2018 Global Citizenship Review

Conservation finance

Our long-time pro bono client Conservation International structures innovative financing for nature conservation and climate change projects.

Image: A biologist studying a mangrove ecosystem holds a lemon shark pup in tonic immobility in the Bimini Islands. Coastal ecosystems are critical to maintaining water quality, controlling erosion and mitigating climate change


Our use of increasingly sophisticated financing solutions has made the involvement of White & Case invaluable to our long-term success.
Romas Garbaliauskas, Senior Legal Advisor, Conservation Finance Division, Conservation International

Conservation International (CI) has been protecting nature for more than 30 years, working through a combination of science, policy and partnerships. The scope of its work requires significant financial investment, driving its Conservation Finance Division to constantly seek innovative mechanisms for public, private and crowd financing. We have worked with CI on multiple initiatives for 15 years, and in 2018 more than 30 lawyers in ten offices were engaged on a variety of funding initiatives for CI.

“While, at first glance, it wasn’t clear to me how a global corporate law firm could support a conservation organization, our use of increasingly sophisticated financing solutions has made the involvement of White & Case invaluable to our long-term success,” noted Romas Garbaliauskas, Senior Legal Advisor for CI’s Conservation Finance Division.

Our relationship started by collaborating on a series of debt-for-nature swaps pursuant to the US Tropical Forest Conservation Act, in which a portion of a nation’s foreign debt is forgiven in exchange for investment in local conservation efforts. More recently, our teams have worked on the creation of Conservation Trust Funds and a powerful new investment fund, as well as climate change programs.

Currently, our lawyers in Singapore are working with CI on a regional sustainable development trust to fund conservation efforts in Fiji. This is the fourth such fund White & Case has worked on with CI and follows the creation of a trust to support the Bird’s Head Seascape project in Indonesia, the largest privately funded place-based marine conservation effort to date.

This year’s largest project was the launch of Conservation International Ventures, an investment fund that will deploy financing to nascent small and medium-sized enterprises without access to traditional finance whose business models have a potentially transformational impact on the environment. The first loan has already been made to COOPBAM, a Peruvian coffee cooperative, and an additional US$8.5 million is being reviewed. Ideally, these enterprises will, in turn, generate profit, helping to pay off their CI Ventures loans and ensuring long-term funding and opportunities for new investments.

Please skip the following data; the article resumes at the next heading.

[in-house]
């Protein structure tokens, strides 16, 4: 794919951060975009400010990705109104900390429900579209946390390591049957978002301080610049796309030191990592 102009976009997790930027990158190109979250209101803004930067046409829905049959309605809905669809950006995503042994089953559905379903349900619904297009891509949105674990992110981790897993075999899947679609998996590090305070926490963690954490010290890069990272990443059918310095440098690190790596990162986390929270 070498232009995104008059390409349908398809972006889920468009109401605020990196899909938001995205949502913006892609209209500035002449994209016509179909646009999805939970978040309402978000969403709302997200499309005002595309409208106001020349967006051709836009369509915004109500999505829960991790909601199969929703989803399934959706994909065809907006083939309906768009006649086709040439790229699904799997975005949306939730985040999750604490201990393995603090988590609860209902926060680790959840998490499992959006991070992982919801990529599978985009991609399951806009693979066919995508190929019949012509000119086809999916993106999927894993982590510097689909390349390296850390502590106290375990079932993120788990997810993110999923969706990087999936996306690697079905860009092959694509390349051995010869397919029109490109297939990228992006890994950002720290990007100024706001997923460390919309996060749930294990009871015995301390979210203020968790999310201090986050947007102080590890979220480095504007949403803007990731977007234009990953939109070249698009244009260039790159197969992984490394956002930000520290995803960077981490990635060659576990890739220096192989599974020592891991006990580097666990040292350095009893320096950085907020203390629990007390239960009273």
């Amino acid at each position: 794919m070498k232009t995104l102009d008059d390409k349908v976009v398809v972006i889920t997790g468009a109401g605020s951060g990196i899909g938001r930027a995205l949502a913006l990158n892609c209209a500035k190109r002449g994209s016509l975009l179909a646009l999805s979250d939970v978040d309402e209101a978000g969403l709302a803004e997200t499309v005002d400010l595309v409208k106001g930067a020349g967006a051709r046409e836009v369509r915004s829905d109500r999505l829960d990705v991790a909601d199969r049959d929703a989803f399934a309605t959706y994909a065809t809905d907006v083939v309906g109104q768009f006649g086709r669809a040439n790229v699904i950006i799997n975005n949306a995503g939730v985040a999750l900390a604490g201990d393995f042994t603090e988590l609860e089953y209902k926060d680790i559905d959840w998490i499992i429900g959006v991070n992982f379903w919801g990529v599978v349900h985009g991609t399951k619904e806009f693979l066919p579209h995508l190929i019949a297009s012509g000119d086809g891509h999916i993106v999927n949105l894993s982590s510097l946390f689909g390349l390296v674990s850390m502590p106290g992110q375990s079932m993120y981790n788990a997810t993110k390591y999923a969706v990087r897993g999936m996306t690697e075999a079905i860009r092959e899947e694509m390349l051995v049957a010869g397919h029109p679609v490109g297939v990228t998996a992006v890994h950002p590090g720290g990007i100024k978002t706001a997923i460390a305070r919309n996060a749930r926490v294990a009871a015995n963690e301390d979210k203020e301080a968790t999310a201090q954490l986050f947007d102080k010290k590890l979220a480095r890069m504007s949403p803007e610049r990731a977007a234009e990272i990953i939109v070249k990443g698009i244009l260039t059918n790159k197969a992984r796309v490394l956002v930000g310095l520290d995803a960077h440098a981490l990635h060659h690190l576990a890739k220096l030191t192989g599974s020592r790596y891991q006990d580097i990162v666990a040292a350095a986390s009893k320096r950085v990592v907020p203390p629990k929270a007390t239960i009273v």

For CI Ventures, our New York and Australian offices were active in creating the fund structure and documentation, while deal teams have been established in Miami, New York and London. Lawyers across practice groups and offices are on standby to provide legal support. “We’re treated like a regular client by White & Case, with a deal team put together extremely quickly when necessary,” explained Romas.

For our lawyers, working with CI is extraordinarily fulfilling. “The legal work is in itself interesting, while the opportunity to set the legal framework that helps to ensure these projects are successful is extremely rewarding,” said Singapore partner Barrye Wall, who has been involved in much of our recent work for CI.

Alongside its nature conservation work, CI is looking at ways to mitigate climate change. Nature solutions have been shown to mitigate this serious global threat by 30 percent, but only 2 percent of financing goes to this type of solution. CI Ventures’ investments are therefore likely to have a direct positive impact on climate change.

This year we collaborated with CI and More Trees, a Japanese forest conservation organization working on a project to prevent deforestation in the Philippines. Working with local communities who have agreed to reduce their greenhouse gas emissions led to the production of carbon credits. Our lawyers in Tokyo helped to transfer the carbon credits to More Trees and structure a solution that allows these to be managed via CI’s registry account.


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